Designed primarily for the company's Obsidian and QooCam 360/VR cameras, the technique takes footage originated at lower frame rates, such as 30 or 60fps and uses AI predictive techniques to interpolate frames to create ultra slow motion sequences.
Not all cameras produce or are capable recording high frame rates, and it is a feature that is being demanded more and more. As the saying often goes "everything looks better in slow motion". Okay I grant you, slow motion is overused, but for high action sequences where you want to detail the sheer beauty or complexity of movement there is simply no substitute for slowing it down.
Kandao's demo is a good start. As anyone who has used previous slow motion interpolation techniques such as Optical Flow knows, nothing is infallible. These alternative techniques often produce warping artefacts around objects because the computer doesn't know one object from the next. Such methods most often get confused by soft edges and motion blur, and so it is usually best to film the original sequence and tailor it to making it into slow motion later by, for instance making sure you have nice high contrast edges and detail, as well as using a fast shutter speed so that the computer can more accurately predict motion.
It would appear that Kandao's method is better than many of the existing ones, although there are still issues of warping in some areas, and the system also becomes confused when one object moves behind another. A common issue with Optical Flow style methods as well. Still, it does show that such techniques are getting better, and with the help of AI 'learning' such systems will only get better at recognising and predicting object movement.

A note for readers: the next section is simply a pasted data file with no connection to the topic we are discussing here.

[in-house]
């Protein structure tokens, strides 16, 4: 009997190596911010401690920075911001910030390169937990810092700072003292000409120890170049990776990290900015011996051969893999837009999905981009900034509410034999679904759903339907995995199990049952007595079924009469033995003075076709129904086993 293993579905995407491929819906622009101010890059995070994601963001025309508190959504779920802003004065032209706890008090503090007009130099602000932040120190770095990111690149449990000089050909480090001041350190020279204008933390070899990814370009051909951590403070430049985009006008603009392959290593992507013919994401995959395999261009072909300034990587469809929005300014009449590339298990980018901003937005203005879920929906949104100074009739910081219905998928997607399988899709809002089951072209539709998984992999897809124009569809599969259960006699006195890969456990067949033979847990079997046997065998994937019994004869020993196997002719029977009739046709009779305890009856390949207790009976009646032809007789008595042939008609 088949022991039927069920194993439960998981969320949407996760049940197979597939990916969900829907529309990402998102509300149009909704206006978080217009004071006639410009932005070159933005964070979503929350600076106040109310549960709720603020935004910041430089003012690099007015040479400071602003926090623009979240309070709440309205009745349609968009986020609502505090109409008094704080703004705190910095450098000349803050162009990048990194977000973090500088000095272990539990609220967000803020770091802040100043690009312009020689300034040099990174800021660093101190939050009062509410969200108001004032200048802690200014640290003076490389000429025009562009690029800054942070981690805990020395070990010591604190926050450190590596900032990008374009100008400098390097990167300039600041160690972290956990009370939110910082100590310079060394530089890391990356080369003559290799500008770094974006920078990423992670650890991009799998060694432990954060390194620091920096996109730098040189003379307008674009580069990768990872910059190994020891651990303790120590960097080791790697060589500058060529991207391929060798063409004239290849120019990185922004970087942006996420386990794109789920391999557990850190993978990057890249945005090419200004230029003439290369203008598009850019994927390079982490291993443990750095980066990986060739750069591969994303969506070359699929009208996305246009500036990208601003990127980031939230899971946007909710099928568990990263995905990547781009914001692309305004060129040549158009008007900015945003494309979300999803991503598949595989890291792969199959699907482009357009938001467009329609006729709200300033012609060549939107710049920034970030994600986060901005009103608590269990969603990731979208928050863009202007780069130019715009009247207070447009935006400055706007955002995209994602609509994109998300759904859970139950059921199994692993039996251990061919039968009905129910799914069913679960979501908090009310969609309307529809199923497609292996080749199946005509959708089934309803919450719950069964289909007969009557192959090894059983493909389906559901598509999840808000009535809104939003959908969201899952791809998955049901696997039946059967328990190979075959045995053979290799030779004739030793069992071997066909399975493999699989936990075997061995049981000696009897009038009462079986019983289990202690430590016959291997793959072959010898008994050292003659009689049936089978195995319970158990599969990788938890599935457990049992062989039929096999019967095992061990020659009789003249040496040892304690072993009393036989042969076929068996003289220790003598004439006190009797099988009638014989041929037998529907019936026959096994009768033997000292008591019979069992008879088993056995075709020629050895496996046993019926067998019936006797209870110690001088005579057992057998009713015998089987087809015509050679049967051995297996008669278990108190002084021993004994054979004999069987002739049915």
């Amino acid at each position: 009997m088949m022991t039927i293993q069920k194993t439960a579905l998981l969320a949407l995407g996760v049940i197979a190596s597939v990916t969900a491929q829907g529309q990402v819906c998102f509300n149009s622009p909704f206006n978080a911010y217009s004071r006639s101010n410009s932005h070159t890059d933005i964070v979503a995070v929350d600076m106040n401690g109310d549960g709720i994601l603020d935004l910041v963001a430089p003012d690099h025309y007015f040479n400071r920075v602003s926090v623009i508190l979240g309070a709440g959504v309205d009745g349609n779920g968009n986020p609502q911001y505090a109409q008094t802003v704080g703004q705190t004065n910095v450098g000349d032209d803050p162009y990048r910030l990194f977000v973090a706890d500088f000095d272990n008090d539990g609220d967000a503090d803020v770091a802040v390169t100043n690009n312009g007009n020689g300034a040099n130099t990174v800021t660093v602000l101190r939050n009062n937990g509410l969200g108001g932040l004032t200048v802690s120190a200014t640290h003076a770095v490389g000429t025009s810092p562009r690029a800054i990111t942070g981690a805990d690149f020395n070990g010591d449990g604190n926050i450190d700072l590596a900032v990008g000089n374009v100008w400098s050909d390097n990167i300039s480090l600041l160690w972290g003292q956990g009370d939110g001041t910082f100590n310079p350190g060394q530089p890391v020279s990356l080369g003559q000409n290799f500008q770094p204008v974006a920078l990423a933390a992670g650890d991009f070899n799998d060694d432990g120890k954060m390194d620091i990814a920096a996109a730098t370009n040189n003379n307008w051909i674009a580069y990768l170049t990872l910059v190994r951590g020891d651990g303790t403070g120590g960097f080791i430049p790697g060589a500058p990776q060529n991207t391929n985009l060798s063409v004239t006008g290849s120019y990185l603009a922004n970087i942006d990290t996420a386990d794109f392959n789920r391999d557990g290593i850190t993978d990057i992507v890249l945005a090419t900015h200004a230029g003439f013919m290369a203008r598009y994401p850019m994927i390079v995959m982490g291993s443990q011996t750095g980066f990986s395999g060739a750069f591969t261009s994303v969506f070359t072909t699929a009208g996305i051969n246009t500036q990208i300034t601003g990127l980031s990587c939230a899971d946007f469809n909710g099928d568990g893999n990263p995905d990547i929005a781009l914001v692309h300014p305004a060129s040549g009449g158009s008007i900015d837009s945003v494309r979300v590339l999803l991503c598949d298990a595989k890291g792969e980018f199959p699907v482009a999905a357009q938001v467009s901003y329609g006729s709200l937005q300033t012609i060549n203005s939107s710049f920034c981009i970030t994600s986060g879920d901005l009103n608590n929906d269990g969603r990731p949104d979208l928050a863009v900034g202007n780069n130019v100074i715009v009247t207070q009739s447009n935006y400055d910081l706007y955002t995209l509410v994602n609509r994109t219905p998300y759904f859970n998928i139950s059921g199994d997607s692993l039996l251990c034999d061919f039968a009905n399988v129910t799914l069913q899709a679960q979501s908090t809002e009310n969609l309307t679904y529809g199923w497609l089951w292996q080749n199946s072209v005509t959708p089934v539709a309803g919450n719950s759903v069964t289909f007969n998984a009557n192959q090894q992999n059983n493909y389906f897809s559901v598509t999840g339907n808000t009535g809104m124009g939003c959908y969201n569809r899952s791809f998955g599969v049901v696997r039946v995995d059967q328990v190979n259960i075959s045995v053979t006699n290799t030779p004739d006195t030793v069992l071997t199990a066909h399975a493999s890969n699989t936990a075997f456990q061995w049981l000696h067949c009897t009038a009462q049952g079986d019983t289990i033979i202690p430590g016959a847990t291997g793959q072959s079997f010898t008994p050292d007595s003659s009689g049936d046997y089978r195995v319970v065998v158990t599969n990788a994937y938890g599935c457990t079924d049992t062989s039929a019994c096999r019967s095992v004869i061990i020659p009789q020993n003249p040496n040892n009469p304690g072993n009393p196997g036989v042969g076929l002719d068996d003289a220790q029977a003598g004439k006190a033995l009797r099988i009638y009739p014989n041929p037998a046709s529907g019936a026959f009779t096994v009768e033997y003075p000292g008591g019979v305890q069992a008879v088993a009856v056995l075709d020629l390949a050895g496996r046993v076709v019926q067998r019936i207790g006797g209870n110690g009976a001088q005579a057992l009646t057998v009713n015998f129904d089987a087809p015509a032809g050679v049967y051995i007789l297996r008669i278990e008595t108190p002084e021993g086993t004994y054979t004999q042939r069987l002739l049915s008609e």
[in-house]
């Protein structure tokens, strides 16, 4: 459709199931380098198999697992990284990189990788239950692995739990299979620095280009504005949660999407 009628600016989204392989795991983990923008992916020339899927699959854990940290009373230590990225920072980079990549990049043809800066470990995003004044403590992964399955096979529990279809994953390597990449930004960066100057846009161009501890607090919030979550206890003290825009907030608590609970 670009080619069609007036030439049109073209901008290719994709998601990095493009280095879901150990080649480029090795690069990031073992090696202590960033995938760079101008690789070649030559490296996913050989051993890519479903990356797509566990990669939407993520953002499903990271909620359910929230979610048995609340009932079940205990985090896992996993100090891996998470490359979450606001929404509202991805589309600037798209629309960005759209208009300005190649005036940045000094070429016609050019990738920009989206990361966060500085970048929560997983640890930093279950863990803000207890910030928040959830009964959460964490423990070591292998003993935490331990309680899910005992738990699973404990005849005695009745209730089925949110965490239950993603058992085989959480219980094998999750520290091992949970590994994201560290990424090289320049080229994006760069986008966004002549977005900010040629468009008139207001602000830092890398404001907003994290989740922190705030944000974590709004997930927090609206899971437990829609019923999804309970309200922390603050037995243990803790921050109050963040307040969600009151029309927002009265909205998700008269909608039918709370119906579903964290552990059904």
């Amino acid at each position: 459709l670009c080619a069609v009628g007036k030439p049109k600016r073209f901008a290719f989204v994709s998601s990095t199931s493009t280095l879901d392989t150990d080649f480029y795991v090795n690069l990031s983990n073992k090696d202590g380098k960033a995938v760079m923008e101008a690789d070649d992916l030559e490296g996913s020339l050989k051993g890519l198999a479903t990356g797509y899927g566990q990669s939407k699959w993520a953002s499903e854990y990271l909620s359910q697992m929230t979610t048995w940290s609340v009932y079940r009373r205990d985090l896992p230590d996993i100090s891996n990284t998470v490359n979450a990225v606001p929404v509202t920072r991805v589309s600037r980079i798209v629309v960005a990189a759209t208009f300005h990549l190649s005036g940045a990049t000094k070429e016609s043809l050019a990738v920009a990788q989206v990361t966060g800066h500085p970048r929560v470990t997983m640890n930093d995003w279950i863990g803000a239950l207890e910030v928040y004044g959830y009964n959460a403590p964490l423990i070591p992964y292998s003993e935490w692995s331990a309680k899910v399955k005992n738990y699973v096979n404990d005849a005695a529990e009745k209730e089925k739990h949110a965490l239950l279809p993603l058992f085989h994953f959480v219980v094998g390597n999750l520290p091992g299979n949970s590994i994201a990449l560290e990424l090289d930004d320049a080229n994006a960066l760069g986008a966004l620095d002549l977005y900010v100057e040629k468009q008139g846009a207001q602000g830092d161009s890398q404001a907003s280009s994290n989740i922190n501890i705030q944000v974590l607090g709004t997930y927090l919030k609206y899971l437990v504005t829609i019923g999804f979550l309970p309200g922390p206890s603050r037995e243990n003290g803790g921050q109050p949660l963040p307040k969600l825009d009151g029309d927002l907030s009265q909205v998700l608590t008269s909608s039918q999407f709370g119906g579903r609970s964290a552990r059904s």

A case for depth mapping?
If ever there was a good case for equipping every camera with a depth mapping ability, this would be a prime example, allowing the post motion calculation to truly separate objects and make a much better prediction of movement.
Last year Nvidia showcased its own AI based computational slow motion system. A cursory glance would suggest that Nvidia's methods are slightly better with a bit less artefacting. Although we would have to compare the two systems using the same footage to make a proper judgement. But one thing to take into consideration is that the Nvidia system requires Tesla V100 GPUs and a cuDNN accelerated PyTorch deep learning frame work, and even Nvidia admitted that if its system gets commercialised the processing will most likely have to happen in the cloud. Kandao's system on the other hand is software only.
But what Nvidia's showcase highlights is that such a computational method isn't just good for creating slow motion in the first place. Remember, the more information that you feed a computer, the more it can do with it. And motion is no different.
Therefore if you feed such software, say, 120fps footage, you can then go ahead and create much, much slower motion footage, and any artefacts will be minimised due to the system having a lot mote temporal information by which to calculate the movement of objects. This is highlighted well in Nvidia's demonstration when liquid is smashed through a tennis racket. Anything liquid based will be a huge challenge for any computational slow motion system, but the Nvidia system handles it incredibly well.
Kandao's system is, as we've said, designed for its own range of VR and 360 cameras, but we can expect to see much more of these types of technique emerging. Will we ever get such perfect calculations that we no longer need slow motion capable cameras? The processing overhead for these methods is very high, so for now the old adage of getting it right on set would perhaps be the best advice to go for. In the future though, we can't wait to see. Find out more on the Kandao website.
Hat tip to Petapixel.